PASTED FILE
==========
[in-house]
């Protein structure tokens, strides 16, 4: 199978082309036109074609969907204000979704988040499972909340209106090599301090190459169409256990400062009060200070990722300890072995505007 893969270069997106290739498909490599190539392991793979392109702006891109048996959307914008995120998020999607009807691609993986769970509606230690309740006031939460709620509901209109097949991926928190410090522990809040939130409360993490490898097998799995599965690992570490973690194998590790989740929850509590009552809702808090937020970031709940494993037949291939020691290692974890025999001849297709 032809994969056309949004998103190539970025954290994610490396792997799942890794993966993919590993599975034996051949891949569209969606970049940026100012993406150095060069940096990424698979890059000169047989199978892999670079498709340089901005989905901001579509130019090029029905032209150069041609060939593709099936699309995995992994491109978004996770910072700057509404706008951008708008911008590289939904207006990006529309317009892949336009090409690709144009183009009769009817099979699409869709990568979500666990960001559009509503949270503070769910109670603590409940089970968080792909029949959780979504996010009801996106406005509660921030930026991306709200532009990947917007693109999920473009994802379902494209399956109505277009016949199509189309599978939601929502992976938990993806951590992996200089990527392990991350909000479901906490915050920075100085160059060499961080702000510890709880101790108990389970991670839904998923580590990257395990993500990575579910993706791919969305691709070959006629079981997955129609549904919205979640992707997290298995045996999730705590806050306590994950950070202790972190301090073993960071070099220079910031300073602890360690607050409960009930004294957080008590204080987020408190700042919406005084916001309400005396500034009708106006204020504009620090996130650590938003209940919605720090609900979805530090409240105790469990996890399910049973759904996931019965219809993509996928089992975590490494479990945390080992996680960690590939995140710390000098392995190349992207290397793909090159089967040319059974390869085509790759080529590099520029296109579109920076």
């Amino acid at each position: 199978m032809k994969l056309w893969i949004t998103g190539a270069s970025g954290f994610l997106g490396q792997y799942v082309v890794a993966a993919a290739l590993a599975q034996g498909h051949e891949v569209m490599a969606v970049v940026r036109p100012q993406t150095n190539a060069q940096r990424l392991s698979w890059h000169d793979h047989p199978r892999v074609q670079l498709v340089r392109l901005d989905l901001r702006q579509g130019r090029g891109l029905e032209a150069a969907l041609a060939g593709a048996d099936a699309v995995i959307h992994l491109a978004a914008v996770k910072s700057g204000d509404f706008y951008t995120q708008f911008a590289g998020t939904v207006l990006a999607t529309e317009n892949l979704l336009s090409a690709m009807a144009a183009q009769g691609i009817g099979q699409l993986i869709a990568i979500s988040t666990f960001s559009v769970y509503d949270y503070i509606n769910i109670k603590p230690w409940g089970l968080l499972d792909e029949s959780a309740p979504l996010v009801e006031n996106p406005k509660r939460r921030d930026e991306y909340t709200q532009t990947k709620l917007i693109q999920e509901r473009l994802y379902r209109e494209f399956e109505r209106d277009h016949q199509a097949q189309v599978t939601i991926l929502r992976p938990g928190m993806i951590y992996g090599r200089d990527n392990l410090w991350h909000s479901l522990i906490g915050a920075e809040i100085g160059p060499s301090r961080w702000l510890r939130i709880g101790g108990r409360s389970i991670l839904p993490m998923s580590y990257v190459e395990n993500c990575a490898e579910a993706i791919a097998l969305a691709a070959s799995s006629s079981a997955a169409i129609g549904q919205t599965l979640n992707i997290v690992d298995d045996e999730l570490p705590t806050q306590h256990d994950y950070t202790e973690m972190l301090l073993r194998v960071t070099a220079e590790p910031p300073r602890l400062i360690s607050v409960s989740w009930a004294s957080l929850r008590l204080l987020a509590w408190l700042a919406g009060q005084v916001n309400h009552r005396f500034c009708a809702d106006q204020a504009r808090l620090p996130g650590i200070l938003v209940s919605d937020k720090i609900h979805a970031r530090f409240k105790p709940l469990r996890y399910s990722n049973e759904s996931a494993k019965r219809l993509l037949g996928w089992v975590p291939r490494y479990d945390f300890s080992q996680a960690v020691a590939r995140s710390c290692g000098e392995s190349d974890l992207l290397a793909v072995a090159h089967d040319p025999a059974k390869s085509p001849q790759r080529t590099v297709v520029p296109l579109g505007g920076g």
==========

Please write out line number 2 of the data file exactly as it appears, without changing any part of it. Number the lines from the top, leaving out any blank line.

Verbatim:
């Protein structure tokens, strides 16, 4: 199978082309036109074609969907204000979704988040499972909340209106090599301090190459169409256990400062009060200070990722300890072995505007 893969270069997106290739498909490599190539392991793979392109702006891109048996959307914008995120998020999607009807691609993986769970509606230690309740006031939460709620509901209109097949991926928190410090522990809040939130409360993490490898097998799995599965690992570490973690194998590790989740929850509590009552809702808090937020970031709940494993037949291939020691290692974890025999001849297709 032809994969056309949004998103190539970025954290994610490396792997799942890794993966993919590993599975034996051949891949569209969606970049940026100012993406150095060069940096990424698979890059000169047989199978892999670079498709340089901005989905901001579509130019090029029905032209150069041609060939593709099936699309995995992994491109978004996770910072700057509404706008951008708008911008590289939904207006990006529309317009892949336009090409690709144009183009009769009817099979699409869709990568979500666990960001559009509503949270503070769910109670603590409940089970968080792909029949959780979504996010009801996106406005509660921030930026991306709200532009990947917007693109999920473009994802379902494209399956109505277009016949199509189309599978939601929502992976938990993806951590992996200089990527392990991350909000479901906490915050920075100085160059060499961080702000510890709880101790108990389970991670839904998923580590990257395990993500990575579910993706791919969305691709070959006629079981997955129609549904919205979640992707997290298995045996999730705590806050306590994950950070202790972190301090073993960071070099220079910031300073602890360690607050409960009930004294957080008590204080987020408190700042919406005084916001309400005396500034009708106006204020504009620090996130650590938003209940919605720090609900979805530090409240105790469990996890399910049973759904996931019965219809993509996928089992975590490494479990945390080992996680960690590939995140710390000098392995190349992207290397793909090159089967040319059974390869085509790759080529590099520029296109579109920076």